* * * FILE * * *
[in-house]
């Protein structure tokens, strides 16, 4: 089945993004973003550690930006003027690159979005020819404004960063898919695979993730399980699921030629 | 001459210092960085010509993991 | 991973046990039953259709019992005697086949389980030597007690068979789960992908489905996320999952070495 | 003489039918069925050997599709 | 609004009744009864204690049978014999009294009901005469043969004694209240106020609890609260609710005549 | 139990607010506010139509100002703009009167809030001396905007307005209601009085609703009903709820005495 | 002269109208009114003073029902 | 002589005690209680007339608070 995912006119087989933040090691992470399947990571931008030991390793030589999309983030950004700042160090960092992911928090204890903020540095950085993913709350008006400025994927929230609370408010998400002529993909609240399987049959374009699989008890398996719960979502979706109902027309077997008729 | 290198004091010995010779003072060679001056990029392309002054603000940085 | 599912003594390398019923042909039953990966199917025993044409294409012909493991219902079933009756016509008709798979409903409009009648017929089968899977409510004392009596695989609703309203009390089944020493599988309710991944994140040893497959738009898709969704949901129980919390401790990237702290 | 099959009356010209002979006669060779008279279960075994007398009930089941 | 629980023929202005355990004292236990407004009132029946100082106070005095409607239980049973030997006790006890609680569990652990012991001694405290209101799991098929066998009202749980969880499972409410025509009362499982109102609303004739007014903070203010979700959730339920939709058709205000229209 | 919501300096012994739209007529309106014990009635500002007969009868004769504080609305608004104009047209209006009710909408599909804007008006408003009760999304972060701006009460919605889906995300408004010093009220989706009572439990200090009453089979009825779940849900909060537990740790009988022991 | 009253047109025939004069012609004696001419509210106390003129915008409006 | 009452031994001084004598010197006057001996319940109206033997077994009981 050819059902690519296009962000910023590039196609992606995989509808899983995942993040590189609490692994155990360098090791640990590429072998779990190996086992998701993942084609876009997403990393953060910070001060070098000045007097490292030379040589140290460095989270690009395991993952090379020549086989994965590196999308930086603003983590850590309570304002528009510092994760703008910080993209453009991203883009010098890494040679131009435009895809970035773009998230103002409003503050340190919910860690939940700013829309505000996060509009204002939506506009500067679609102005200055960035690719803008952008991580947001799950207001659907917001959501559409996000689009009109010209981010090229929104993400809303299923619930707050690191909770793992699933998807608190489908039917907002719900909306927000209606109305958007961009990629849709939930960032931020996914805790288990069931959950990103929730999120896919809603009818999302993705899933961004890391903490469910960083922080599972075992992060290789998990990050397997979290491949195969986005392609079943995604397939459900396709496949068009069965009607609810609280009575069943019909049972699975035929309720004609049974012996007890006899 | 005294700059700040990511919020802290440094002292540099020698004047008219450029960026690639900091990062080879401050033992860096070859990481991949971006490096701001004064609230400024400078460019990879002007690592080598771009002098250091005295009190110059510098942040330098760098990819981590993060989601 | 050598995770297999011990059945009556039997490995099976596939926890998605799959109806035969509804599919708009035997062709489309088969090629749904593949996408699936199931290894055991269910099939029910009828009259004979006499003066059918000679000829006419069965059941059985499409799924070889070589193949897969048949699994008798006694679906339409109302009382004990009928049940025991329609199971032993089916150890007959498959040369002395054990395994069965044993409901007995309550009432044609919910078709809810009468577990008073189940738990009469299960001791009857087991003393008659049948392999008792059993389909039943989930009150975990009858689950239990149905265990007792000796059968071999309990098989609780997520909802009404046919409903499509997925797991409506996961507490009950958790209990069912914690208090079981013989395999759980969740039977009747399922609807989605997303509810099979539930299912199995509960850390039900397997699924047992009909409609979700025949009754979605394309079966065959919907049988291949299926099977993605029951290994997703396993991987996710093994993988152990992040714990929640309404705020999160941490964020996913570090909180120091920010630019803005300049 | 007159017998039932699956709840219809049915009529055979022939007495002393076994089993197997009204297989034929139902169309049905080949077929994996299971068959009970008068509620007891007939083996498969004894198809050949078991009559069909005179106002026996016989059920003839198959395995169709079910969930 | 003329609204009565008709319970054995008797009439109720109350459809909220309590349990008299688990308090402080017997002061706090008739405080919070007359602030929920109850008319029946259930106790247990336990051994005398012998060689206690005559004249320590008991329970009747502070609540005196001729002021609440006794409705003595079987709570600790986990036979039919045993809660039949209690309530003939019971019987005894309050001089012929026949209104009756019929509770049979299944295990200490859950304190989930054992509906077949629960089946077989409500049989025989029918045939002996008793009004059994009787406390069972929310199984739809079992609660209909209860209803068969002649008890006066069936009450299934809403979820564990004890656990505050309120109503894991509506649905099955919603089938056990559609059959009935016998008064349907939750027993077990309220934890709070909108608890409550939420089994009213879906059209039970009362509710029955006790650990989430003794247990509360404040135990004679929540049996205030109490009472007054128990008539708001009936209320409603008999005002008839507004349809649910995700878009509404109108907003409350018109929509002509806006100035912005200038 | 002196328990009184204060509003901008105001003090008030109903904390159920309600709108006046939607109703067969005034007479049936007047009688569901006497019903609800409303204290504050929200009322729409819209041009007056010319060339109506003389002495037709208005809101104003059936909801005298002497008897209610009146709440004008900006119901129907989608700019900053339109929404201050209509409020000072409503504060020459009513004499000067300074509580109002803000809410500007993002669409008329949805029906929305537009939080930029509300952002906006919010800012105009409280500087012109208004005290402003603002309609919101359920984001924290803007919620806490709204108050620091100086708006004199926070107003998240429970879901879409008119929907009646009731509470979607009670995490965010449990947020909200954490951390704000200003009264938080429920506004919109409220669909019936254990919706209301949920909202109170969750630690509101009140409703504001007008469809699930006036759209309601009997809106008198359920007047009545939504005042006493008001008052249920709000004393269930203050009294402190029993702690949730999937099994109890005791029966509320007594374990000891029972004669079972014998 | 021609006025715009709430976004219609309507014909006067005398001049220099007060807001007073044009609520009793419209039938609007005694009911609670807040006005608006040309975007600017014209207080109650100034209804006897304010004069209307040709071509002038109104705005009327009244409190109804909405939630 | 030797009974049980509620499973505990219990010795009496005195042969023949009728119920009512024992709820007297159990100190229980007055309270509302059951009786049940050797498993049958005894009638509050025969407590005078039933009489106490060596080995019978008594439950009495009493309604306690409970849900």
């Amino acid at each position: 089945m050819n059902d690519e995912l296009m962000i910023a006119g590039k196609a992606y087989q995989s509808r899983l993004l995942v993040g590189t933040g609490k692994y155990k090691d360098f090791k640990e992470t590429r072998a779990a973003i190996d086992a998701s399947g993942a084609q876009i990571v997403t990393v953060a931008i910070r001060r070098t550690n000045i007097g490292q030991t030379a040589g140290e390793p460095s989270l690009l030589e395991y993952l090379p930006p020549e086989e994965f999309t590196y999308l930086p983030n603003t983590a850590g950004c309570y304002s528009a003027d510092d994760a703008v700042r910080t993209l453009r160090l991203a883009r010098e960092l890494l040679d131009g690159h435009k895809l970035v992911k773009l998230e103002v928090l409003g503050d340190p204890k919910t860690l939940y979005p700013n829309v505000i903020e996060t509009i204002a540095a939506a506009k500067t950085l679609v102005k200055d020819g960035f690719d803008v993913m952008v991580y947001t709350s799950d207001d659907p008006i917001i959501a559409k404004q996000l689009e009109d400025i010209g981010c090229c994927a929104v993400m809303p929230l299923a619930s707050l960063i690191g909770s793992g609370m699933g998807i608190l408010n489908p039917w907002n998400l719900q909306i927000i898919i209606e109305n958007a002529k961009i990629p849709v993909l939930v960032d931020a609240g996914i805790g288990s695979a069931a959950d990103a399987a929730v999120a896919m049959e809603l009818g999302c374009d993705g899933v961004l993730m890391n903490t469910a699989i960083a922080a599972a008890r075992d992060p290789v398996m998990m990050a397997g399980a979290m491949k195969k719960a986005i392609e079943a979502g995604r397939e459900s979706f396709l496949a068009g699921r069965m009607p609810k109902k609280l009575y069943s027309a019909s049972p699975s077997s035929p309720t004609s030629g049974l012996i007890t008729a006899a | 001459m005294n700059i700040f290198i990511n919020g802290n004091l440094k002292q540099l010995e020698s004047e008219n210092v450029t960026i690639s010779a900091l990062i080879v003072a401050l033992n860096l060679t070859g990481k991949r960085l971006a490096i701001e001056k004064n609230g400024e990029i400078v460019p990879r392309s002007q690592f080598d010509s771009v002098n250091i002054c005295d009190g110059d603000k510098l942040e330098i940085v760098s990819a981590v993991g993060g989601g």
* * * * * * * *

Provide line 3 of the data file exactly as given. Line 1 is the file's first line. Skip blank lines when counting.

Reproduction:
């Amino acid at each position: 089945m050819n059902d690519e995912l296009m962000i910023a006119g590039k196609a992606y087989q995989s509808r899983l993004l995942v993040g590189t933040g609490k692994y155990k090691d360098f090791k640990e992470t590429r072998a779990a973003i190996d086992a998701s399947g993942a084609q876009i990571v997403t990393v953060a931008i910070r001060r070098t550690n000045i007097g490292q030991t030379a040589g140290e390793p460095s989270l690009l030589e395991y993952l090379p930006p020549e086989e994965f999309t590196y999308l930086p983030n603003t983590a850590g950004c309570y304002s528009a003027d510092d994760a703008v700042r910080t993209l453009r160090l991203a883009r010098e960092l890494l040679d131009g690159h435009k895809l970035v992911k773009l998230e103002v928090l409003g503050d340190p204890k919910t860690l939940y979005p700013n829309v505000i903020e996060t509009i204002a540095a939506a506009k500067t950085l679609v102005k200055d020819g960035f690719d803008v993913m952008v991580y947001t709350s799950d207001d659907p008006i917001i959501a559409k404004q996000l689009e009109d400025i010209g981010c090229c994927a929104v993400m809303p929230l299923a619930s707050l960063i690191g909770s793992g609370m699933g998807i608190l408010n489908p039917w907002n998400l719900q909306i927000i898919i209606e109305n958007a002529k961009i990629p849709v993909l939930v960032d931020a609240g996914i805790g288990s695979a069931a959950d990103a399987a929730v999120a896919m049959e809603l009818g999302c374009d993705g899933v961004l993730m890391n903490t469910a699989i960083a922080a599972a008890r075992d992060p290789v398996m998990m990050a397997g399980a979290m491949k195969k719960a986005i392609e079943a979502g995604r397939e459900s979706f396709l496949a068009g699921r069965m009607p609810k109902k609280l009575y069943s027309a019909s049972p699975s077997s035929p309720t004609s030629g049974l012996i007890t008729a006899a | 001459m005294n700059i700040f290198i990511n919020g802290n004091l440094k002292q540099l010995e020698s004047e008219n210092v450029t960026i690639s010779a900091l990062i080879v003072a401050l033992n860096l060679t070859g990481k991949r960085l971006a490096i701001e001056k004064n609230g400024e990029i400078v460019p990879r392309s002007q690592f080598d010509s771009v002098n250091i002054c005295d009190g110059d603000k510098l942040e330098i940085v760098s990819a981590v993991g993060g989601g």